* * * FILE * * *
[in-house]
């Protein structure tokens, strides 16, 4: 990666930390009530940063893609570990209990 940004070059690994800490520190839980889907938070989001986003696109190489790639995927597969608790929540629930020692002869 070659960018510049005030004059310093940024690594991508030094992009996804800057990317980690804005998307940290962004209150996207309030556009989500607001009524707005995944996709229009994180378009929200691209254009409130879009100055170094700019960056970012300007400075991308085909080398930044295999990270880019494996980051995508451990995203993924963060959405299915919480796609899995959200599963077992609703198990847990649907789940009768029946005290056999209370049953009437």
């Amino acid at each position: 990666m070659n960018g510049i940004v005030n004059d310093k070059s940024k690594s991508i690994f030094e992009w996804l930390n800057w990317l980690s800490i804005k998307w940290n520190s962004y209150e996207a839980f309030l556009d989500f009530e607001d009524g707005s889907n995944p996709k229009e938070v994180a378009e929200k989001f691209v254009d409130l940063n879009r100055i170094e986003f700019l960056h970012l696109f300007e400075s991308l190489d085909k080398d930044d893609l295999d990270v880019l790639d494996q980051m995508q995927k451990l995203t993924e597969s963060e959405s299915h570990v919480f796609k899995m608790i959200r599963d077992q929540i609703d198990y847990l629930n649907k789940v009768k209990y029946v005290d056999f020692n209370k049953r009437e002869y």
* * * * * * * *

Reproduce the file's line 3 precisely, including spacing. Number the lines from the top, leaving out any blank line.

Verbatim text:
């Amino acid at each position: 990666m070659n960018g510049i940004v005030n004059d310093k070059s940024k690594s991508i690994f030094e992009w996804l930390n800057w990317l980690s800490i804005k998307w940290n520190s962004y209150e996207a839980f309030l556009d989500f009530e607001d009524g707005s889907n995944p996709k229009e938070v994180a378009e929200k989001f691209v254009d409130l940063n879009r100055i170094e986003f700019l960056h970012l696109f300007e400075s991308l190489d085909k080398d930044d893609l295999d990270v880019l790639d494996q980051m995508q995927k451990l995203t993924e597969s963060e959405s299915h570990v919480f796609k899995m608790i959200r599963d077992q929540i609703d198990y847990l629930n649907k789940v009768k209990y029946v005290d056999f020692n209370k049953r009437e002869y």